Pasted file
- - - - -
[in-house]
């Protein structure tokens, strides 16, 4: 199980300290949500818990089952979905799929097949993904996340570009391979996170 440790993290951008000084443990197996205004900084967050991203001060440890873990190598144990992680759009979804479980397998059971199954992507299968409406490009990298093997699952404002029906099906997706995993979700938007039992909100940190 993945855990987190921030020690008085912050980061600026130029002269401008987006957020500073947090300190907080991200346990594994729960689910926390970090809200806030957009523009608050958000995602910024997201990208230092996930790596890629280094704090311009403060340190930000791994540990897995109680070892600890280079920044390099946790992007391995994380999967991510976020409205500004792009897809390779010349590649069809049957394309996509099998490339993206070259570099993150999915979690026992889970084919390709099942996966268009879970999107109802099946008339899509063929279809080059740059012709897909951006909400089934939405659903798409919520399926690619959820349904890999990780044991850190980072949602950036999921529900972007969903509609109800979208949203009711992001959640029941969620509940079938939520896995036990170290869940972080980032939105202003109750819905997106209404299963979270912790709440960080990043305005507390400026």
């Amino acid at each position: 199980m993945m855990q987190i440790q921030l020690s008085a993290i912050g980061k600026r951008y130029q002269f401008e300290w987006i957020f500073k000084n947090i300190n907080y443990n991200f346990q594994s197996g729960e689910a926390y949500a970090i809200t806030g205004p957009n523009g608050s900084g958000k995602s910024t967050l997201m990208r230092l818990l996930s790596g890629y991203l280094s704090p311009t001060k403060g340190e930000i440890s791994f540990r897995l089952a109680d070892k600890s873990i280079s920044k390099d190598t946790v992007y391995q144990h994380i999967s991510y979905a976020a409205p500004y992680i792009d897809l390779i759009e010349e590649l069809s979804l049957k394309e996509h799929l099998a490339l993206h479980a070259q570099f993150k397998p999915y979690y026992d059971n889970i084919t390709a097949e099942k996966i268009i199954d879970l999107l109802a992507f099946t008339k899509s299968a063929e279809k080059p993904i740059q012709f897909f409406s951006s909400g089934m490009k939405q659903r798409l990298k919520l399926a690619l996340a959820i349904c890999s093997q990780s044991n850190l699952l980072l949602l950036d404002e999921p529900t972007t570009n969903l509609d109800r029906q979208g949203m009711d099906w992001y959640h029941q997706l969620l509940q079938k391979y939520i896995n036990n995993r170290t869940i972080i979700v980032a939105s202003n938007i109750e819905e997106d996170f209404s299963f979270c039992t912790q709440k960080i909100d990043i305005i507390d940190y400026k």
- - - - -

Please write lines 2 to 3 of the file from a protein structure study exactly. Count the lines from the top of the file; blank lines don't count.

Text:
């Protein structure tokens, strides 16, 4: 199980300290949500818990089952979905799929097949993904996340570009391979996170 440790993290951008000084443990197996205004900084967050991203001060440890873990190598144990992680759009979804479980397998059971199954992507299968409406490009990298093997699952404002029906099906997706995993979700938007039992909100940190 993945855990987190921030020690008085912050980061600026130029002269401008987006957020500073947090300190907080991200346990594994729960689910926390970090809200806030957009523009608050958000995602910024997201990208230092996930790596890629280094704090311009403060340190930000791994540990897995109680070892600890280079920044390099946790992007391995994380999967991510976020409205500004792009897809390779010349590649069809049957394309996509099998490339993206070259570099993150999915979690026992889970084919390709099942996966268009879970999107109802099946008339899509063929279809080059740059012709897909951006909400089934939405659903798409919520399926690619959820349904890999990780044991850190980072949602950036999921529900972007969903509609109800979208949203009711992001959640029941969620509940079938939520896995036990170290869940972080980032939105202003109750819905997106209404299963979270912790709440960080990043305005507390400026």
């Amino acid at each position: 199980m993945m855990q987190i440790q921030l020690s008085a993290i912050g980061k600026r951008y130029q002269f401008e300290w987006i957020f500073k000084n947090i300190n907080y443990n991200f346990q594994s197996g729960e689910a926390y949500a970090i809200t806030g205004p957009n523009g608050s900084g958000k995602s910024t967050l997201m990208r230092l818990l996930s790596g890629y991203l280094s704090p311009t001060k403060g340190e930000i440890s791994f540990r897995l089952a109680d070892k600890s873990i280079s920044k390099d190598t946790v992007y391995q144990h994380i999967s991510y979905a976020a409205p500004y992680i792009d897809l390779i759009e010349e590649l069809s979804l049957k394309e996509h799929l099998a490339l993206h479980a070259q570099f993150k397998p999915y979690y026992d059971n889970i084919t390709a097949e099942k996966i268009i199954d879970l999107l109802a992507f099946t008339k899509s299968a063929e279809k080059p993904i740059q012709f897909f409406s951006s909400g089934m490009k939405q659903r798409l990298k919520l399926a690619l996340a959820i349904c890999s093997q990780s044991n850190l699952l980072l949602l950036d404002e999921p529900t972007t570009n969903l509609d109800r029906q979208g949203m009711d099906w992001y959640h029941q997706l969620l509940q079938k391979y939520i896995n036990n995993r170290t869940i972080i979700v980032a939105s202003n938007i109750e819905e997106d996170f209404s299963f979270c039992t912790q709440k960080i909100d990043i305005i507390d940190y400026k």